|Part of the Vietnam War|
Infantrymen attacking out of a UH-1D helicopter during Operation Attleboro.
| United States
| Viet Cong
|Commanders and leaders|
|Guy S. Meloy
William E. DePuy
| 196th Light Infantry Brigade
1st Infantry Division
4th Infantry Division
27th Infantry Regiment
| 9th VC Division
101st NVA Regiment
|Casualties and losses|
|155 killed and 494 wounded||US report: 2,130 killed
Operation Attleboro was a Vietnam War search and destroy operation by the 196th Light Infantry Brigade with the objective to discover the location(s) of the North Vietnamese or Viet Cong base areas and force them to fight. The operation was named after Attleboro, Massachusetts, where the brigade had been formed. Operation Attleboro turned out to be the largest series of air mobile operations to that time, involving all or elements of the 196th Light Infantry Brigade, 25th Division, 1st Infantry Division, and a brigade of the 4th Division, as well as numerous Army of the Republic of Vietnam and Regional Forces/Popular Forces and Nungs. In the end, the operation became a corps operation commanded by II Field Forces.
The 196th Light Infantry Brigade initiated Operation Attleboro on September 14, 1966 in the Tay Ninh Province, however no significant contact was made with North Vietnamese Army (NVA) or Viet Cong (VC) forces until October 19, 1966 when a sizable NVA base area was discovered. By early November, U.S. forces had expanded to include the 1st and 2nd battalions of the 27th Infantry Regiment (25th Infantry Division), the 3rd Brigade of the 4th Infantry Division, the 173rd Airborne Brigade, and two brigades of the 1st Infantry Division.
The most significant fighting occurred when Viet Cong forces assaulted the US perimeter at Suoi Da on November 8. The assault was defeated by artillery and air strikes. Afterwards, a large Viet Cong base camp was detected. It was one of the largest hauls to date in the war, with the American forces seizing two million pounds of rice; 116 transportation bicycles; approximately 25,000 Chinese-made hand grenades (many containing tear gas); 481 M18 Claymore anti-personnel mines; 80 rocket launchers; 25 machine guns; myriad number of pistols; rifles like AKMs and AK-47s; clothing; tobacco; miscellaneous foods like cooking oil, salt and fish; and bountiful gallons of petroleum.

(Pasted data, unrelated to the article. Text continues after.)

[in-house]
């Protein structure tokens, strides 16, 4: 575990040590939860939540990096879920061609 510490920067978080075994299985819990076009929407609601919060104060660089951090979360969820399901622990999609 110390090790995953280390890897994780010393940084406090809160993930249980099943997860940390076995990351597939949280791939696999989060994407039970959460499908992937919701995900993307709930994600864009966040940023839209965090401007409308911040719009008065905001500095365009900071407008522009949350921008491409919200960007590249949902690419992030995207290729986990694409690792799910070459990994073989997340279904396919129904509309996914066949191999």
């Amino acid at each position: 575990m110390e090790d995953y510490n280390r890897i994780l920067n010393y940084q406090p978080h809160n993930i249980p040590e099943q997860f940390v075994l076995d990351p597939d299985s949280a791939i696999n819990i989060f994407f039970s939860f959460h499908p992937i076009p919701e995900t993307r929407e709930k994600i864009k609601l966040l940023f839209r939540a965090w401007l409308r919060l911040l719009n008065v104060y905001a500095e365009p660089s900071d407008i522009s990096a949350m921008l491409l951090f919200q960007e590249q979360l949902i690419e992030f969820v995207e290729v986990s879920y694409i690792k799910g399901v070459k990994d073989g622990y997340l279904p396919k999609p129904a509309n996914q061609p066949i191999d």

Operation Attleboro was the first field test of the U.S. Army's new search and destroy doctrine and set a pattern that would be later exhibited other large operations including Cedar Falls and Junction City. These operations began with massive B-52 Arc Light bombing strikes followed by helicopter and ground sweeps that usually made sporadic contact with VC and NVA forces. Americans often uncovered evidence of hasty departure (i.e. abandoned camps, vacated tunnels, caches of food and supplies) indicating that the communist forces had been alerted by the preparations for upcoming search-and-destroy missions.
|Phase I (14 September to 31 October)||Phase II (31 October to 5 November)||Phase III (5-10 November)||Phase IV (10-25 November)||Support Units|
|196th Infantry Brigade (Light) (Separate)||196th Infantry Brigade (Light) (Seperate)
||196th Infantry Brigade Task Force (attached to 1st Infantry Division)
||2nd Brigade Task Force
196th Infantry Brigade Task Force
|25th Aviation Battalion
11th Aviation Battalion 13th Aviation Battalion
145th Aviation Battalion
US intelligence later estimated VC/PAVN losses during Operation Attleboro as 2,130 killed, 900 wounded, and over 200 missing or captured. Allied losses totaled 155 killed and 494 wounded.
U.S. military spokesmen claimed that the most significant result of Operation Attleboro was the severe blow struck against the communists' supply system. In fact, however, the operation failed to eradicate VC political domination in Tay Ninh Province, as they quietly returned to the area from their sanctuaries in Cambodia just after the American withdrawal.
- Summers, The Vietnam War Almanac, p. 39-40.
- Olson, In Country: The Illustrated Encyclopedia of the Vietnam War, p. 415.
- Kutler, Encyclopedia of the Vietnam War, p. 516.
- "Combat Operations After Action Report, Operation Attleboro" (PDF). United States Army Center of Military History. Retrieved 18 July 2017.
- Tucker 2011, p. 81.
- Daddis 2011, p. 7.
- Summers Jr., Harry G. (1985). The Vietnam War Almanac. New York: Random House. ISBN 0-7394-4290-2. OCLC 9730994.
- Kutler, Stanley I. (1996). Encyclopedia of the Vietnam War. New York: Charles Scribner’s Sons. ISBN 0-13-276932-8. OCLC 32970270.
- Olson, James S. (2008). In Country: The Illustrated Encyclopedia of the Vietnam War. New York: Metro Books. ISBN 978-1-4351-1184-4. OCLC 317495523.
- Summers, Harry G. Historical Atlas of the Vietnam War. New York: Houghton Mifflin Company.
- "Attleboro battered Reds' supply system". Stars and Stripes. 1966-11-28. Retrieved 2007-07-11.
- "The Giant Spoiler". TIME Magazine. 1966-11-18. Retrieved 2007-07-11.
- Tucker, Spencer C. (2011). The Encyclopedia of the Vietnam War: A Political, Social, and Military History (2nd ed.). Santa Barbara, California: ABC-CLIO. ISBN 9781851099603.
- Daddis, Gregory A. (2011). No Sure Victory: Measuring U.S. Army Effectiveness and Progress in the Vietnam War. New York: Oxford University Press. ISBN 9780199746873.
- "Disappearing Act". TIME Magazine. 1966-11-25. Retrieved 2007-07-11.
- "Encouraging Returns". TIME Magazine. 1966-12-09. Retrieved 2007-07-11.